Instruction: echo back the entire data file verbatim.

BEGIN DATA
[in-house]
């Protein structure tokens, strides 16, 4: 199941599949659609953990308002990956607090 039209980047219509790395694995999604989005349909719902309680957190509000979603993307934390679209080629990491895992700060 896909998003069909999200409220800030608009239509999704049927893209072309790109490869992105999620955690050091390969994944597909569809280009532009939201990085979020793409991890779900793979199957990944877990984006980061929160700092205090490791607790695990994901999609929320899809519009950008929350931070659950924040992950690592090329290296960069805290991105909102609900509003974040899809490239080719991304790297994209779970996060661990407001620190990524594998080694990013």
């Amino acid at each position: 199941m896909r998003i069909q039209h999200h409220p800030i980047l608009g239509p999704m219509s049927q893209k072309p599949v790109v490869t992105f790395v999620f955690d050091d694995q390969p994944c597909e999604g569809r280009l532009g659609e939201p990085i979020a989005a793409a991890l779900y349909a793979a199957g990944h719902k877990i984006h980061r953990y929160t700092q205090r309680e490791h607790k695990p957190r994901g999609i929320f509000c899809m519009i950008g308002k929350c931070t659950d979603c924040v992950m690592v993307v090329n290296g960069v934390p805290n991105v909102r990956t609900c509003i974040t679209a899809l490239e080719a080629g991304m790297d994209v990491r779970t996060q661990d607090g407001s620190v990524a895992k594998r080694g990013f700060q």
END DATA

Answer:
[in-house]
């Protein structure tokens, strides 16, 4: 199941599949659609953990308002990956607090 039209980047219509790395694995999604989005349909719902309680957190509000979603993307934390679209080629990491895992700060 896909998003069909999200409220800030608009239509999704049927893209072309790109490869992105999620955690050091390969994944597909569809280009532009939201990085979020793409991890779900793979199957990944877990984006980061929160700092205090490791607790695990994901999609929320899809519009950008929350931070659950924040992950690592090329290296960069805290991105909102609900509003974040899809490239080719991304790297994209779970996060661990407001620190990524594998080694990013």
């Amino acid at each position: 199941m896909r998003i069909q039209h999200h409220p800030i980047l608009g239509p999704m219509s049927q893209k072309p599949v790109v490869t992105f790395v999620f955690d050091d694995q390969p994944c597909e999604g569809r280009l532009g659609e939201p990085i979020a989005a793409a991890l779900y349909a793979a199957g990944h719902k877990i984006h980061r953990y929160t700092q205090r309680e490791h607790k695990p957190r994901g999609i929320f509000c899809m519009i950008g308002k929350c931070t659950d979603c924040v992950m690592v993307v090329n290296g960069v934390p805290n991105v909102r990956t609900c509003i974040t679209a899809l490239e080719a080629g991304m790297d994209v990491r779970t996060q661990d607090g407001s620190v990524a895992k594998r080694g990013f700060q």